The District must address the disparities that students with disabilities face
In the October 2011 edition of the Notebook, we described how deep state funding cuts and related school district budget shortfalls may imperil services to students with disabilities across Pennsylvania. But special education is not an optional program for public schools, and Philadelphia’s are no exception.
Federal law and state law obligate public schools to provide eligible students with disabilities-appropriate special education services. Yet Philadelphia and other school districts in the state often struggle to provide children with disabilities the supports they need in order to make adequate academic progress.
According to Philadelphia’s 2010-2011 PSSA scores, only one in four children with IEPs in grades 3 through 5 can read at the proficient level or above. Things get even worse by high school. Only 17 percent of students in the District with IEPs in 11th grade are proficient in reading. These numbers are particularly disturbing in light of the fact that the overwhelming majority of students in the District who are eligible for special education have just mild to moderate learning disabilities, according to state data.
How can the District address these disparities and think more strategically about improving special education services?
First, the District’s executive director of special education should be a member of the District’s top leadership team. Excluding this position from the team will only exacerbate the weak management and accountability structures currently in place. The director should be a key party in all aspects of District leadership, from teaching and learning initiatives to the facilities master plan.
Second, the District must revisit its recent dismissal of all the special education case managers who worked out of the Area Academic Offices. These staffers served a crucial role as problem-solvers and troubleshooters for building-level staff within their area. The layoffs of case managers left the area offices with only a single special education director to deal with any problems that may arise in their area. The District must examine the most effective way to troubleshoot problems at the local level.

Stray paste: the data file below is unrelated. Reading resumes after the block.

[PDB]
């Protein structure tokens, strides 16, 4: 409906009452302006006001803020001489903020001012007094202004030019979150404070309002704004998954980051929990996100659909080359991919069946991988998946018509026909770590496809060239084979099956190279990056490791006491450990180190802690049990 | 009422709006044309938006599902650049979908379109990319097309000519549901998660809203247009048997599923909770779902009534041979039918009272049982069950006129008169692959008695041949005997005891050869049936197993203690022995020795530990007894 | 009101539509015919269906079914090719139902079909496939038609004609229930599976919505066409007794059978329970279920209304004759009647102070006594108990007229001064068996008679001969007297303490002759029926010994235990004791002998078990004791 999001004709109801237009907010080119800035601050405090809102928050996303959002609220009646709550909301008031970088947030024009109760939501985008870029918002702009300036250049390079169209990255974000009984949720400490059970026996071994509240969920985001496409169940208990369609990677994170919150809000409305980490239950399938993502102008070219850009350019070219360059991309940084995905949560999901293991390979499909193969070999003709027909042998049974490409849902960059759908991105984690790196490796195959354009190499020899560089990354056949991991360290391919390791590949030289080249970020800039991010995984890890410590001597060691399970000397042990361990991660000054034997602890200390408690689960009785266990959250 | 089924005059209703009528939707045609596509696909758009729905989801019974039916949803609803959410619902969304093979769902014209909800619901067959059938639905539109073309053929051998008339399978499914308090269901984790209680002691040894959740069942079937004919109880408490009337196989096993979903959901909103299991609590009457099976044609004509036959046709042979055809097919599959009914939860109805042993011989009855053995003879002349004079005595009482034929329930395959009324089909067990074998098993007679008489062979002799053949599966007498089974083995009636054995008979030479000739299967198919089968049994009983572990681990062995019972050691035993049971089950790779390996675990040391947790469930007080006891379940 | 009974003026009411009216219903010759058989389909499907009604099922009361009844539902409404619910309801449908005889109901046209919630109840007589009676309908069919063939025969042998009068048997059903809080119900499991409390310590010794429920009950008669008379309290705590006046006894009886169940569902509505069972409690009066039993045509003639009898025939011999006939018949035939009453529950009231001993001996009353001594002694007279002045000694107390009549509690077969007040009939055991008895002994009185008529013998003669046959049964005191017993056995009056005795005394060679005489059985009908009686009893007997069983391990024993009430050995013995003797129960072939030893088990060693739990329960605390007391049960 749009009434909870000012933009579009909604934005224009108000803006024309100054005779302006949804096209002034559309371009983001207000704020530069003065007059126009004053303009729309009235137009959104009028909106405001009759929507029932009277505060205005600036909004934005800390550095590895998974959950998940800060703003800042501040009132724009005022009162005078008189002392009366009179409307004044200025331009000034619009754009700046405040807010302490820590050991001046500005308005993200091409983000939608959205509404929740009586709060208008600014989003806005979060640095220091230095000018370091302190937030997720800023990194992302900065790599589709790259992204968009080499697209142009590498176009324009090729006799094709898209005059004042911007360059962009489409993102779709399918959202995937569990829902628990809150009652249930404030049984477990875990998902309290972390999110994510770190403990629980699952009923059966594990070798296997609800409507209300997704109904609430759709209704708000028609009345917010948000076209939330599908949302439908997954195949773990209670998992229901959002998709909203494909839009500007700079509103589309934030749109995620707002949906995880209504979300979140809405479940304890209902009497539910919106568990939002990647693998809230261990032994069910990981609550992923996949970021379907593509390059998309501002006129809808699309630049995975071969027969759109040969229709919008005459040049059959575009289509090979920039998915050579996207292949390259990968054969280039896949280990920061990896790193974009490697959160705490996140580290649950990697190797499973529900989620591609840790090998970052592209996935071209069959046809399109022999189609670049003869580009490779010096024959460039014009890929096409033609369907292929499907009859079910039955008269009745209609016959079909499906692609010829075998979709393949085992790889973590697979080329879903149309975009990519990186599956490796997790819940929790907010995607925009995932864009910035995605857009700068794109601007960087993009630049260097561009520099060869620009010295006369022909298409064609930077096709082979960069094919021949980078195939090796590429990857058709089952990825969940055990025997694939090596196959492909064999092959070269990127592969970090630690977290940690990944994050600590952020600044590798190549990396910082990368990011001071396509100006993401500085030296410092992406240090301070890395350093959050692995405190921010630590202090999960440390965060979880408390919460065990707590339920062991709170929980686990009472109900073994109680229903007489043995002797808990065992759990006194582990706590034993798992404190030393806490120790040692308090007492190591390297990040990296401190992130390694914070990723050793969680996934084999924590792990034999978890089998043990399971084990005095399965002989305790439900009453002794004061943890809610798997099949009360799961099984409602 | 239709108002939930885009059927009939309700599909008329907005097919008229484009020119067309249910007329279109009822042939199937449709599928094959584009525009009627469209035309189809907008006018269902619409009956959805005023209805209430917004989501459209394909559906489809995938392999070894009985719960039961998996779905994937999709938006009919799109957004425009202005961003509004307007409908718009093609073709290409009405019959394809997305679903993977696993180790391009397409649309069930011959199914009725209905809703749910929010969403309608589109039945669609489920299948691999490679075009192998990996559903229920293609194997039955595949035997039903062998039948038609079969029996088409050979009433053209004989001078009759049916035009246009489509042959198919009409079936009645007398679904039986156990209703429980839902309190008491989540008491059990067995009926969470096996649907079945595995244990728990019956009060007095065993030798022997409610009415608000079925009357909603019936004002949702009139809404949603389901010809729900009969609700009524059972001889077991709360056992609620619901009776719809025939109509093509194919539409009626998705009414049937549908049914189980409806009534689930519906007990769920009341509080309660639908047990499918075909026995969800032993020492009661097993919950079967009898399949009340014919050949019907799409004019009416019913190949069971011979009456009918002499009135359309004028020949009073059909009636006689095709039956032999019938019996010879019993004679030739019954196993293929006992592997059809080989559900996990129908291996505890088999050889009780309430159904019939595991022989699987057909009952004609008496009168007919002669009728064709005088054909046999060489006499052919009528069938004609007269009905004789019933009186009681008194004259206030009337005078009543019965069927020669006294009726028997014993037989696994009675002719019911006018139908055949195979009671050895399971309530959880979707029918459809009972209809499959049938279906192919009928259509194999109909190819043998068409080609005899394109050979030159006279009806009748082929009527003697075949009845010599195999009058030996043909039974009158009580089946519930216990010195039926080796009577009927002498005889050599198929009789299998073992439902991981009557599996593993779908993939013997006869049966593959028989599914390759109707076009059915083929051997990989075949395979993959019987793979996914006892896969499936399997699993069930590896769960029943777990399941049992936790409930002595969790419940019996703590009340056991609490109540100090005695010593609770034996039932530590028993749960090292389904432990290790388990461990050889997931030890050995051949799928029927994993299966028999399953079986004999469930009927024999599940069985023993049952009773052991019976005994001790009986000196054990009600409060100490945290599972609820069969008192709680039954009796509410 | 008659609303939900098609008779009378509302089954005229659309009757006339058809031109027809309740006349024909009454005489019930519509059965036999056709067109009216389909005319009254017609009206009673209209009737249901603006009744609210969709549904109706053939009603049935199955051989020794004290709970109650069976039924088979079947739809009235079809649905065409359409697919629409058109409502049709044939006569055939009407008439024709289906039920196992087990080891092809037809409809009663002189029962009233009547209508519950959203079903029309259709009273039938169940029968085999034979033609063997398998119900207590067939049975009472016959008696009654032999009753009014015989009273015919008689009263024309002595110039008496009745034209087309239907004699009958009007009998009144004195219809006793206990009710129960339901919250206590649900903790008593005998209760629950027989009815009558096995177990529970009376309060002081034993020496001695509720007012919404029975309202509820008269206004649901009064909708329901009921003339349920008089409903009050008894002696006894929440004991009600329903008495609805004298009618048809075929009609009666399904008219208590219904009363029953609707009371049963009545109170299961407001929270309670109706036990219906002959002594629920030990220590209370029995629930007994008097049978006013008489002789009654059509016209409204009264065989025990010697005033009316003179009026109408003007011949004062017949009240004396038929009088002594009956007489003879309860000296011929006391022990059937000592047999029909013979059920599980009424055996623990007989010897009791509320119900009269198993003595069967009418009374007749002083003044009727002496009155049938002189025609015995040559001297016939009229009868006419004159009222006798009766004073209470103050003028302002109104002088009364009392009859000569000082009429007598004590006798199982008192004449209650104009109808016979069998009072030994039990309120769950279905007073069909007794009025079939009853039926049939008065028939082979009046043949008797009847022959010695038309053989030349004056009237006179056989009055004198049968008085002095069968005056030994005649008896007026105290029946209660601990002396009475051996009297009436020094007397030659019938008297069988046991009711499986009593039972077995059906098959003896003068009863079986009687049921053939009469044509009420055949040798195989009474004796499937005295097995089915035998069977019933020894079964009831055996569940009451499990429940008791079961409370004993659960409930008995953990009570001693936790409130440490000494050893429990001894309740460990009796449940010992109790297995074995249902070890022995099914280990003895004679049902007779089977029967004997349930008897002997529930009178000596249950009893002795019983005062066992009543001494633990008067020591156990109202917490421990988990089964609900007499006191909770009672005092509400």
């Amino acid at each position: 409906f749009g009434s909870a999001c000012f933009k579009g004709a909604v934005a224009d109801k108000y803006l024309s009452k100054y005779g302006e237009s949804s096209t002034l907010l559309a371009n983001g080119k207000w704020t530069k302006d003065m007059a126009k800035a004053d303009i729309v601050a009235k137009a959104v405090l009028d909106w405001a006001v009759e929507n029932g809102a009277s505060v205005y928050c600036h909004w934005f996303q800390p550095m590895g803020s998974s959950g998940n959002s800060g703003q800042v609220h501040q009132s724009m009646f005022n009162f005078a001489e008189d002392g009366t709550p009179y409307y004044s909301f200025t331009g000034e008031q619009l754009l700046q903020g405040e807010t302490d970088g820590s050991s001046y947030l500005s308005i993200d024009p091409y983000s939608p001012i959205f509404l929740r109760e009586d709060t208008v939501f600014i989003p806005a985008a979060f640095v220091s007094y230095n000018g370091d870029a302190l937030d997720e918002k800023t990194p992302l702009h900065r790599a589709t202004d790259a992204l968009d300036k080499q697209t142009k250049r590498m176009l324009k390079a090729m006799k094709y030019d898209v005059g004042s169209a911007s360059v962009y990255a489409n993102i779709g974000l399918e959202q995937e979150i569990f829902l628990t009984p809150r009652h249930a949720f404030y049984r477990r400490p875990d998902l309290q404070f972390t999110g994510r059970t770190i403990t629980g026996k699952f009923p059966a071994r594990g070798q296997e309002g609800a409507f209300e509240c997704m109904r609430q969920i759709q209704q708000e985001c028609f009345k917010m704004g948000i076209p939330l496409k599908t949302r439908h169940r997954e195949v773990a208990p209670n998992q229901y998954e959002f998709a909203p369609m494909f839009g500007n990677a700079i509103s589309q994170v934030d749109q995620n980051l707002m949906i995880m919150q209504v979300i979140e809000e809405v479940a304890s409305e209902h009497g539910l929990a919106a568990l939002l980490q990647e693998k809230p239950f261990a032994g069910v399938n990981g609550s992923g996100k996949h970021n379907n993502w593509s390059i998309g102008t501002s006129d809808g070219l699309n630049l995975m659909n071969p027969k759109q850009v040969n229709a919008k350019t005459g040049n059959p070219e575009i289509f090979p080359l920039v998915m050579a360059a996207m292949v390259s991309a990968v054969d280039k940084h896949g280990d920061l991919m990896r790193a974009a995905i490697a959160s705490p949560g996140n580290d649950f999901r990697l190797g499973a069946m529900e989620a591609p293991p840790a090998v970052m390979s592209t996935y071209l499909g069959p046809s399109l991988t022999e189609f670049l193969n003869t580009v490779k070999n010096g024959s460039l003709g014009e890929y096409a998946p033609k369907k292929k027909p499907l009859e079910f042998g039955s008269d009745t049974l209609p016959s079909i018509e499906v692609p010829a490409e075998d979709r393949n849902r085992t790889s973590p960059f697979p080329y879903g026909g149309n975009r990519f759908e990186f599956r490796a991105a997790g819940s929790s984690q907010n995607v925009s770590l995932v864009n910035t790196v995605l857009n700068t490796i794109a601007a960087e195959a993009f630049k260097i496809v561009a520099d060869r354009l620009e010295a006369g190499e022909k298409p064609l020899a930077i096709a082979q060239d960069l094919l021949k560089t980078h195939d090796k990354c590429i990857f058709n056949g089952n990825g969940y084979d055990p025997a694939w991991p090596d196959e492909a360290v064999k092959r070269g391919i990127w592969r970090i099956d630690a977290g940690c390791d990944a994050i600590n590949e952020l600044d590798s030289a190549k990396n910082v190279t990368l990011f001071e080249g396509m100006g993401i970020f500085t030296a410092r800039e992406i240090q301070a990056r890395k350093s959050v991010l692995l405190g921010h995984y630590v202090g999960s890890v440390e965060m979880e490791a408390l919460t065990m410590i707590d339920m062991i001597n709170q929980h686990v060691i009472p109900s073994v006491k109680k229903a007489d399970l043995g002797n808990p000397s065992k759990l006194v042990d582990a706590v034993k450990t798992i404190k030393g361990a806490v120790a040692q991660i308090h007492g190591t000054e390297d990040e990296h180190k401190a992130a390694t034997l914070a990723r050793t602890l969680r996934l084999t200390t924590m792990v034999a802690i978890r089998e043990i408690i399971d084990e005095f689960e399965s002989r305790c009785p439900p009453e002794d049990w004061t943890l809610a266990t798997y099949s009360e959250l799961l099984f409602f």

Finally, the District must thoroughly train school principals in the requirements and delivery of special education services. Some building principals appear to have little or no knowledge of how the special education system should work or how to meet the needs of children with disabilities. Yet under the District’s system of site-based management, they have primary responsibility for supervision of special education services within their buildings. Improved training procedures and requirements for school principals are critical.
There are certainly many District teachers and principals who try hard to appropriately meet the needs of their students with disabilities, but the District’s ineffective and inefficient system is working against those educators and failing to meet the educational needs of these students.
A number of organizations in Philadelphia that advocate for the rights of children with disabilities, including the Education Law Center, intend to work with the School Reform Commission and city and District officials to address these issues.